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image SG37

The descent of the Holy Spirit, with Saints Gerard and Sophia, stained glass panel, after Jan Stradanus, said to have come from a church in Cologne, German, dated 1692 in the cartouche

Clear glass with black and brown paint, yellow stain, red and blue enamels. The whole has a yellow-stain rim, as has the centre pane

Height: 685mm, approximate
Width: 590mm, approximate

Museum number: SG37

Curatorial note

The window consists of nine panels. The central panel depicts the Pentecost, an assembly of seated male and female saints and the Virgin Mary, each with a red flame at the brow. In the foreground kneel four apostles and, above, the Dove of the Holy Spirit descends in radiance surrounded by seven cherubs in clouds. St Peter is identified by the keys at his belt. An open book lies on the tiled floor.

The image is after Jan Stradanus in an engraving by Phillip Galle, published by Joannes Galle in 1582, Plate 2 from a set of 35 plates of ‘The Acts of the Apostles’. Also published with slight alterations in the Theatrum Biblicum of 1674. The glass-painter has shown the Virgin Mary seated, instead of kneeling as in the print, and includes an additional female figure, but all others are as shown in the print. The rather loose line-drawing of the figures is similar to that in four panels from the Rhineland dated 1709 in the Hessisches Landesmuseum, Darmstadt.

The central panel is framed on the left by the figure of a bearded bishop Saint, inscribed S. Geradüs on the pedestal, holding his pastoral staff and a lance, crossed in his right hand. He wears red gloves, appropriate for a cardinal archbishop, but this might also be a pun on the donor's name, Gerardüs Roth. St Gerard is the patron saint of Cologne, but the lance carried in this representation usually refers to the martyrdom of St Gerard of Csanad (possibly a confusion).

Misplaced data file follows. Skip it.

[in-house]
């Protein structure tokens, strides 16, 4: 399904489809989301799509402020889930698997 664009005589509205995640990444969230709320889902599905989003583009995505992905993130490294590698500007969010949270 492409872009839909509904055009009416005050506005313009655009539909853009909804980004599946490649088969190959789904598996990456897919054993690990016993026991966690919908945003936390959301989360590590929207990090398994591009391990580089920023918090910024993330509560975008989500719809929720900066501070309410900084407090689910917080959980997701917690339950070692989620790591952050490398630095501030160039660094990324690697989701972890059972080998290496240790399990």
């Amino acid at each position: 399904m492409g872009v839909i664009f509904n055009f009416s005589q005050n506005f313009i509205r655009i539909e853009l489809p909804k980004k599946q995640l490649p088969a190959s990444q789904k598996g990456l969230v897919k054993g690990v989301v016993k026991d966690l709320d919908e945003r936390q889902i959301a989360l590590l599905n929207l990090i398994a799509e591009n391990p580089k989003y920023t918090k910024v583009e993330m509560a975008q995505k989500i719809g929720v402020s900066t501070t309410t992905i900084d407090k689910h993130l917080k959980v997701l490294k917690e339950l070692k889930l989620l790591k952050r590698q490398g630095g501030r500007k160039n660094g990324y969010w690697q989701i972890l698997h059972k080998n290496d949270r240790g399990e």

Opposite and to the right stands a female Saint bearing a lily, inscribed S. Sopfia on the base, and before her kneel three women each bearing a sword, the Three Virgin Martyrs. The German pietist Jakob Boehme, c.1600, describes Sophia as ‘the feminine, the Holy Ghost, a goddess and a bride to the wise man.’ Below is a cartouche inscribed in German script: Herr Gerardus Koch, Kauffhandler disser Freije(r?) Reichs Staatt Collen unde Fraw Sopfia Tillis Seine Hausfraw Ao 1692, Mr Gerard Koch, Merchant of this Free Imperial City of Cologne and his wife Sophia Tillis Anno 1692, indicating that this is a memorial panel to an official and his wife with their respective name saints. (Transcription and translation provided by Paul Sharpling).

The cartouche is decorated with a female head on each side and a beribboned posy of flowers and fruits at either end. Above, within draped curtains, a winged angel playing a lyre sits atop a cartouche supported by two winged angels. This cartouche contains a red heart below a cross on a green field and the initials (I) N (R) S – the left section is a blank stop-gap.

The typically Dutch style of glass painting used for the supporting angels and supporters of the cartouche was common in North Germany at this time. Another example, dated 1699, is in the Victoria and Albert Museum, London.

Literature

Bernard Rackham, A Guide to the Collections of Stained Glass, Victoria and Albert Museum. London: V&A Department of Ceramics, 1936
Suzanne Beeh-Lustenberger, Glasmalerei um 800-1900 im Hessischen Landesmuseum in Darmstadt. Frankfurt: Hans Peters Verlag, 1973 Inv. KG 39:9 a-d
Quispel, Encyclopaedia of Religion, Vol. 13 (New York: Macmillan, 1987) 417
The New Hollstein, Dutch and Flemish etchings, engravings and woodcuts ca.1450-1700. Rotterdam, Sound and Vision Publishers, 1993- Philips Galle Pt. II, 189/1
New Catholic Encyclopaedia, Vol. 6 (Washington, DC: Thomson Gale, 2003) 161-162
Catalogue of the Stained Glass in Sir John Soane's Museum, Special Issue of the Journal of Stained Glass 2004, pp 176-177


If you have any further information about this object, please contact us: worksofart@soane.org.uk